As we go forward with our life of leisure, we will be able to travel a little more often than we have in the first six years which is important now that our families have presented us with a new grandson and a great grandson. We will be visiting them and going to visit our other extended family from time to time. We envision an upgrade in our RV status in the future and will be organizing a vacation get-together with some of the family who also have that capability.

We eagerly anticipate the next six years of retirement and even more, God willing.

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New Horizons Glitch

Pluto Charon Animation

The New Horizons Space Probe is approaching planet Pluto with the closest approach taking place next week. Over the holiday weekend, however, the spacecraft computer detected a problem and switched to “safe” mode.

The spacecraft took a series of images last week that were combined into the animated image above. Click on the image to enlarge.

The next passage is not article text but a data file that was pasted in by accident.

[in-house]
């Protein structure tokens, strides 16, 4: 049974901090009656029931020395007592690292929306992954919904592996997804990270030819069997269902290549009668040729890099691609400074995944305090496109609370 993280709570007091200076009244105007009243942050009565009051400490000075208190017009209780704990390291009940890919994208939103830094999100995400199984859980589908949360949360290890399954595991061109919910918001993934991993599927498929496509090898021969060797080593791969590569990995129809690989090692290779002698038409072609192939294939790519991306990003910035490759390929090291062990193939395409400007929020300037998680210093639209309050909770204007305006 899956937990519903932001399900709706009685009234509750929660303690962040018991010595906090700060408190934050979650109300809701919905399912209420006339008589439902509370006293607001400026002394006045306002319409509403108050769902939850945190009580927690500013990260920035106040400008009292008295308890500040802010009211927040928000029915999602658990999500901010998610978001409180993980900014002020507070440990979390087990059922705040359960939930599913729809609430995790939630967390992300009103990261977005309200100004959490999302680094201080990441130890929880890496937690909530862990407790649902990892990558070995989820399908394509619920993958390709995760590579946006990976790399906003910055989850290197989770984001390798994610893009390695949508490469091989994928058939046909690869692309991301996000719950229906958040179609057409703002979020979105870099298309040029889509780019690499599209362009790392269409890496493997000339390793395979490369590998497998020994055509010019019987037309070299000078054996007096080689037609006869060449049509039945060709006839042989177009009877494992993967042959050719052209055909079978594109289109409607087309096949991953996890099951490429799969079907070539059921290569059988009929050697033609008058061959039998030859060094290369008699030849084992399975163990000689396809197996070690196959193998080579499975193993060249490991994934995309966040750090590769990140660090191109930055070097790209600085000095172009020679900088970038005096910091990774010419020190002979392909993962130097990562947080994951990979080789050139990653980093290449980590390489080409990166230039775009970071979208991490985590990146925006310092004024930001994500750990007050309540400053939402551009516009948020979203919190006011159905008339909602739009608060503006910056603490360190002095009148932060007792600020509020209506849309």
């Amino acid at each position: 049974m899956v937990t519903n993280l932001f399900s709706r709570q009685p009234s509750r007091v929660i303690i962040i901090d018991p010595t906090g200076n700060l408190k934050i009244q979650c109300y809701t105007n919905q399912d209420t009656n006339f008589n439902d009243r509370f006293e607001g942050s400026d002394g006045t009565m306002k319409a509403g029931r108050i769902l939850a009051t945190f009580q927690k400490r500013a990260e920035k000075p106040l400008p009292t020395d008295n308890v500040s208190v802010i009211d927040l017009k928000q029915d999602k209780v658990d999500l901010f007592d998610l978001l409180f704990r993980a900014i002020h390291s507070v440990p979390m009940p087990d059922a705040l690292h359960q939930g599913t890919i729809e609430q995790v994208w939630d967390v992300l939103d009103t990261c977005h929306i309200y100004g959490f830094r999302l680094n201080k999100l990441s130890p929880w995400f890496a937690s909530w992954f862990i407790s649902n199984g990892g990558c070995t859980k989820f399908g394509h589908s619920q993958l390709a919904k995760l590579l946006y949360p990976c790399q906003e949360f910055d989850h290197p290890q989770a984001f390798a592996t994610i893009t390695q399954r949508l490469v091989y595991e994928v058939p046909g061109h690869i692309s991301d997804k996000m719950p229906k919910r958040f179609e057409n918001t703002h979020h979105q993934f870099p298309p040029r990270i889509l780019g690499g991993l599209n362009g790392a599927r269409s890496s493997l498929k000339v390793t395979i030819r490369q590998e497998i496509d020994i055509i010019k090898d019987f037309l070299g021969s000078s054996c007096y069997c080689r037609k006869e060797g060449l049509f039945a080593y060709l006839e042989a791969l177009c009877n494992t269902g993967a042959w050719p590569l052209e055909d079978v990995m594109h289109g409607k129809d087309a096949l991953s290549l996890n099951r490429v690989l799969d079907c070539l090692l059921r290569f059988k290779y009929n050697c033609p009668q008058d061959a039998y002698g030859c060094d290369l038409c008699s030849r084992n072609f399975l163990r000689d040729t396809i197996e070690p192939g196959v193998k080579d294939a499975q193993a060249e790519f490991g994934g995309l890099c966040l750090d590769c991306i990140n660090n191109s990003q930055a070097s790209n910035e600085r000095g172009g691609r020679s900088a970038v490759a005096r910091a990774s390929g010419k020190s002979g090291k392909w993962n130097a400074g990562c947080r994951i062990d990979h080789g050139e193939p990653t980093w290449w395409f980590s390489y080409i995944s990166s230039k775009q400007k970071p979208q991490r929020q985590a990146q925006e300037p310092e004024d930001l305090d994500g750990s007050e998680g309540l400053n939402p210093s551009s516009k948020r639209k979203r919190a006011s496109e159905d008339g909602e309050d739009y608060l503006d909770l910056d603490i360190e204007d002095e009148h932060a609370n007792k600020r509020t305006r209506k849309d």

The problem the spacecraft had, occurred after the images were taken. The New Horizons Team reports that a recovery is underway and that the spacecraft, otherwise, appears healthy:

During that time the autonomous autopilot on board the spacecraft recognized a problem and – as it’s programmed to do in such a situation - switched from the main to the backup computer. The autopilot placed the spacecraft in “safe mode,” and commanded the backup computer to reinitiate communication with Earth. New Horizons then began to transmit telemetry to help engineers diagnose the problem.

A New Horizons Anomaly Review Board (ARB) was convened at 4 p.m. EDT to gather information on the problem and initiate a recovery plan. The team is now working to return New Horizons to its original flight plan. Due to the 9-hour, round trip communication delay that results from operating a spacecraft almost 3 billion miles (4.9 billion kilometers) from Earth, full recovery is expected to take from one to several days; New Horizons will be temporarily unable to collect science data during that time.

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First Color Image of the Pluto/Charon System

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NASA’s New Horizons mission to Pluto released this image yesterday of planet Pluto and it’s satellite Charon. The distance between the imaging spacecraft and the two objects was about 71 million miles when this photo was taken.

At first glance, the colors appear to be quite close to those depicted in space artist Dan Durda’s 2001 illustration (commissioned by NASA) of the planetary system panorama seen here. The reddish color of Pluto is brighter than its grayish companion. Click on the image to enlarge.